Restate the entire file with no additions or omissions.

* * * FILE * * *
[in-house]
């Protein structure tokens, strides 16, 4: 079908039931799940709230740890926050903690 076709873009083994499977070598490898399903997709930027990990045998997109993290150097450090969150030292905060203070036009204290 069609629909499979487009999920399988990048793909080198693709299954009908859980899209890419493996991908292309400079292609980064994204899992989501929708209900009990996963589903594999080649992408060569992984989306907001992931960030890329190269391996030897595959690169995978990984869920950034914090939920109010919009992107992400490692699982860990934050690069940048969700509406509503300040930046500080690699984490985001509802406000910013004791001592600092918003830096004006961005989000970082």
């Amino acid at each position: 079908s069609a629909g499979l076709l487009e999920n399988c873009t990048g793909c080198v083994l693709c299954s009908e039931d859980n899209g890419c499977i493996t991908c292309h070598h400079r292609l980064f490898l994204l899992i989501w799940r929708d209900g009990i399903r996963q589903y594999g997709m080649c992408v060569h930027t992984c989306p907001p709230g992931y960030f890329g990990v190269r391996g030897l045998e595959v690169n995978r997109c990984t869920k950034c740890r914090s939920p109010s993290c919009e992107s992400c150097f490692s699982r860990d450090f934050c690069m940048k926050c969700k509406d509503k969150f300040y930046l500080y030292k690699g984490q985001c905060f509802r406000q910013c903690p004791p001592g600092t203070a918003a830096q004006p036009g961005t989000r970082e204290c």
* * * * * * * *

[in-house]
């Protein structure tokens, strides 16, 4: 079908039931799940709230740890926050903690 076709873009083994499977070598490898399903997709930027990990045998997109993290150097450090969150030292905060203070036009204290 069609629909499979487009999920399988990048793909080198693709299954009908859980899209890419493996991908292309400079292609980064994204899992989501929708209900009990996963589903594999080649992408060569992984989306907001992931960030890329190269391996030897595959690169995978990984869920950034914090939920109010919009992107992400490692699982860990934050690069940048969700509406509503300040930046500080690699984490985001509802406000910013004791001592600092918003830096004006961005989000970082």
């Amino acid at each position: 079908s069609a629909g499979l076709l487009e999920n399988c873009t990048g793909c080198v083994l693709c299954s009908e039931d859980n899209g890419c499977i493996t991908c292309h070598h400079r292609l980064f490898l994204l899992i989501w799940r929708d209900g009990i399903r996963q589903y594999g997709m080649c992408v060569h930027t992984c989306p907001p709230g992931y960030f890329g990990v190269r391996g030897l045998e595959v690169n995978r997109c990984t869920k950034c740890r914090s939920p109010s993290c919009e992107s992400c150097f490692s699982r860990d450090f934050c690069m940048k926050c969700k509406d509503k969150f300040y930046l500080y030292k690699g984490q985001c905060f509802r406000q910013c903690p004791p001592g600092t203070a918003a830096q004006p036009g961005t989000r970082e204290c």